Am 25.10.2012 17:06, schrieb Nicolas Morey-Chaisemartin:
> At work, we use a lot of submodules (several levels of submodules actually).
> As we also work with development branches, we use scripts to resync the whole 
> checked-out tree (mainly in automated integration)
> 
> We recently run across an issue where a branch (dev) contained a submodule 
> while it had been removed in master and the files were imported in a 
> subdirectory with the same name (probably using git-subtree).
> 
> Basically:
> 
> On dev:
> * top/refs(submodule)/file1
> On master:
> * top/refs(dir)/file1
> 
> Outside the fact that it is quite hard to move from one branch to the other 
> while having a perfectly clean tree checked out underneath, we manage to end 
> up into a weird (invalid) state
> that was neither clearly described nor "easy" to cleanup (using standard git 
> clean/checkout/reset commands).

<snipped example without submodules>

> The issue is, there is no way from folder2 to see that something "wrong" is 
> going on inside your tree!
> As we manage to reach this state using only standard git commands (I'll try 
> to reproduce it) with submodules, and this being part of an automated flow, 
> it is quite worrying.
> We may actually be committing in the wrong repo and pushing the wrong things 
> around.
> 
> Is there or should there be a way to look for such issues? And is this an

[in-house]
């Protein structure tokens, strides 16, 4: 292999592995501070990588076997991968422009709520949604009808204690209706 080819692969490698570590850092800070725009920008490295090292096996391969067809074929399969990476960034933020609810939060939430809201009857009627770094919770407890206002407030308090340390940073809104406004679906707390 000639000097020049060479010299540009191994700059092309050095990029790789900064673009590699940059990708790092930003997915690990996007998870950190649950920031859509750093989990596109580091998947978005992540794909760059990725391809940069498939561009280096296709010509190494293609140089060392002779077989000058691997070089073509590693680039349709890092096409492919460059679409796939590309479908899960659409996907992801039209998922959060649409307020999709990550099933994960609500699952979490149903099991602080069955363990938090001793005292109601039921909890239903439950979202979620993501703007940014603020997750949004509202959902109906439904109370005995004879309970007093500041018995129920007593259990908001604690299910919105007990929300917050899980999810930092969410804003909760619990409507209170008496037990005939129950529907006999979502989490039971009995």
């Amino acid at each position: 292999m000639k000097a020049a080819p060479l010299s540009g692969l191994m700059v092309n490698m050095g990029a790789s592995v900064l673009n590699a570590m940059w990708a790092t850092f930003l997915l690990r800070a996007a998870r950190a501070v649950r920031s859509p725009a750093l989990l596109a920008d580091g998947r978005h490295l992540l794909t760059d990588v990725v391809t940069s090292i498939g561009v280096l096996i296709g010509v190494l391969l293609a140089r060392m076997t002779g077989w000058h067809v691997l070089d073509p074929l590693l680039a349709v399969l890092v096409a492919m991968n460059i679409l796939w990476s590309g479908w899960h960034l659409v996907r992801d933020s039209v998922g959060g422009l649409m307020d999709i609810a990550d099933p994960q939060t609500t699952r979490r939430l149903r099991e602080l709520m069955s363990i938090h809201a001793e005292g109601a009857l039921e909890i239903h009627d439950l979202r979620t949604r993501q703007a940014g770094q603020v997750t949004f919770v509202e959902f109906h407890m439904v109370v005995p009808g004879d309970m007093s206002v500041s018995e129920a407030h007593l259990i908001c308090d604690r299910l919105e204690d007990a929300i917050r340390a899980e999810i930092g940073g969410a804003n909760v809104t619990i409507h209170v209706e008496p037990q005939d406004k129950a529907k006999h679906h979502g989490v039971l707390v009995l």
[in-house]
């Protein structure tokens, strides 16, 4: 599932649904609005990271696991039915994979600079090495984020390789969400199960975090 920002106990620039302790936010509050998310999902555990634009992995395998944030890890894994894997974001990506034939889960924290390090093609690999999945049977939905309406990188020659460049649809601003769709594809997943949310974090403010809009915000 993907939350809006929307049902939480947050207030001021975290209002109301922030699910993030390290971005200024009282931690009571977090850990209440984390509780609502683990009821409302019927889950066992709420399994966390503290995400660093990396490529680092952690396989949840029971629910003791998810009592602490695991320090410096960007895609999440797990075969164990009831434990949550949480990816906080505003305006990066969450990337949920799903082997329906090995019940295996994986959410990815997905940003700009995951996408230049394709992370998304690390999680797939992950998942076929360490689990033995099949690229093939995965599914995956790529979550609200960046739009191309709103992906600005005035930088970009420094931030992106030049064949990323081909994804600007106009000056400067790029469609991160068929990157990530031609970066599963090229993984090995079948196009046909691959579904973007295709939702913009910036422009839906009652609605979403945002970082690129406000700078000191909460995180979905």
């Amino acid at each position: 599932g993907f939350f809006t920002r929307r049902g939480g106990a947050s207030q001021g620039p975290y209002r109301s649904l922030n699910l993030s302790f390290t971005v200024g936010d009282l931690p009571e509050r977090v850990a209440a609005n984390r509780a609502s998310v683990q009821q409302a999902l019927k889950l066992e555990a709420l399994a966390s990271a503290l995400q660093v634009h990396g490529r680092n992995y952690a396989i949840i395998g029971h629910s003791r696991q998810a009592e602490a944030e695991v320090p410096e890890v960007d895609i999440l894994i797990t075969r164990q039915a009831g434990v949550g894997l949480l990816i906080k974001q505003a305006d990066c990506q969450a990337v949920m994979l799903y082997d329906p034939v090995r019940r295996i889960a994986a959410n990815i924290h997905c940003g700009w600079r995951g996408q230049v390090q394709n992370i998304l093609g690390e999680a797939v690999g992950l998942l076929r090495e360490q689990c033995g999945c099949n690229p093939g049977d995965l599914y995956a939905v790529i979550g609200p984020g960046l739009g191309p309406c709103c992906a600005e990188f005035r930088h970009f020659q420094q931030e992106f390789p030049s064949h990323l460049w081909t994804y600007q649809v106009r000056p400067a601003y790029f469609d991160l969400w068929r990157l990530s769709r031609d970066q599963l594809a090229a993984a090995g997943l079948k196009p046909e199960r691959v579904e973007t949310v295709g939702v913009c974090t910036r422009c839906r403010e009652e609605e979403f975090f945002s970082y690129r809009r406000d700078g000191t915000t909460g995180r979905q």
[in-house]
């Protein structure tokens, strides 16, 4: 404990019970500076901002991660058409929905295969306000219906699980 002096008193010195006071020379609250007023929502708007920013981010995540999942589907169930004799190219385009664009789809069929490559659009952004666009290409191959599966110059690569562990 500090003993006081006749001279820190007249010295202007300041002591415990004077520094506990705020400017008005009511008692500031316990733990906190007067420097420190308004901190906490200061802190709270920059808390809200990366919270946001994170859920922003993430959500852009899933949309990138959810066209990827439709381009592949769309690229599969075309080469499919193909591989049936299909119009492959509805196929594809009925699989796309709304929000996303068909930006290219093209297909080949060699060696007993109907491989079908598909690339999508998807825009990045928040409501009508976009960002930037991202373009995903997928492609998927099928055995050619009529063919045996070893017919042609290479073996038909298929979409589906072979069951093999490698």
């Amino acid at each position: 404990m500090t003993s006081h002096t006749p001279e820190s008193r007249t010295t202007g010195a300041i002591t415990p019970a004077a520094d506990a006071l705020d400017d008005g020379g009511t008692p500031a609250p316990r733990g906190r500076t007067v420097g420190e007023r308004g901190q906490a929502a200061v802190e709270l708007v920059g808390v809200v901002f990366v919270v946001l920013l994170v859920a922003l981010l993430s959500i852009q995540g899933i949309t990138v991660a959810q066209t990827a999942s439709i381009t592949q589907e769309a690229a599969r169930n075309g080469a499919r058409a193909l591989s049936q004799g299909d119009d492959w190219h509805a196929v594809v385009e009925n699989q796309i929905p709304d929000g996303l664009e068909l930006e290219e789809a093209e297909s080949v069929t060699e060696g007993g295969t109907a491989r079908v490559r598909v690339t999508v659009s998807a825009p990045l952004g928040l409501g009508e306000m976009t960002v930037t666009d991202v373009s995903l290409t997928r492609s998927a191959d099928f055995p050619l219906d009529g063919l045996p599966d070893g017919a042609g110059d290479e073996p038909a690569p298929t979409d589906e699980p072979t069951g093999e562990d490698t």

> expected behaviour?

Unfortunately this is how things work at the moment. If you remove a
submodule its work tree will currently stay around nonetheless. And
when you replace it with a directory containing files tracked by git,
things start to get really weird when you do checkouts crossing that
conversion.

But the solution to that problem is coming closer. The first step was
to move the .git directory out of the submodule's work tree, so that
we are able to remove it without loosing any history. The next step
will be to enable git to remove and re-add submodules on checkout. The
"remove a submodule" part already works in my - still experimental -
recursive_submodule_checkout branch at my github repo. The thing that
is still missing - apart from tests ;) - is that checkout has to learn
to look into the to-be-checked-out .gitmodules to be able to populate
a re-appearing submodule. I plan to add that for git fetch first (so
it can fetch submodules the user showed interest in but which aren't
currently checked out) and after that I'll reuse it for checkout.

But that's still some work to do and will take some time ...
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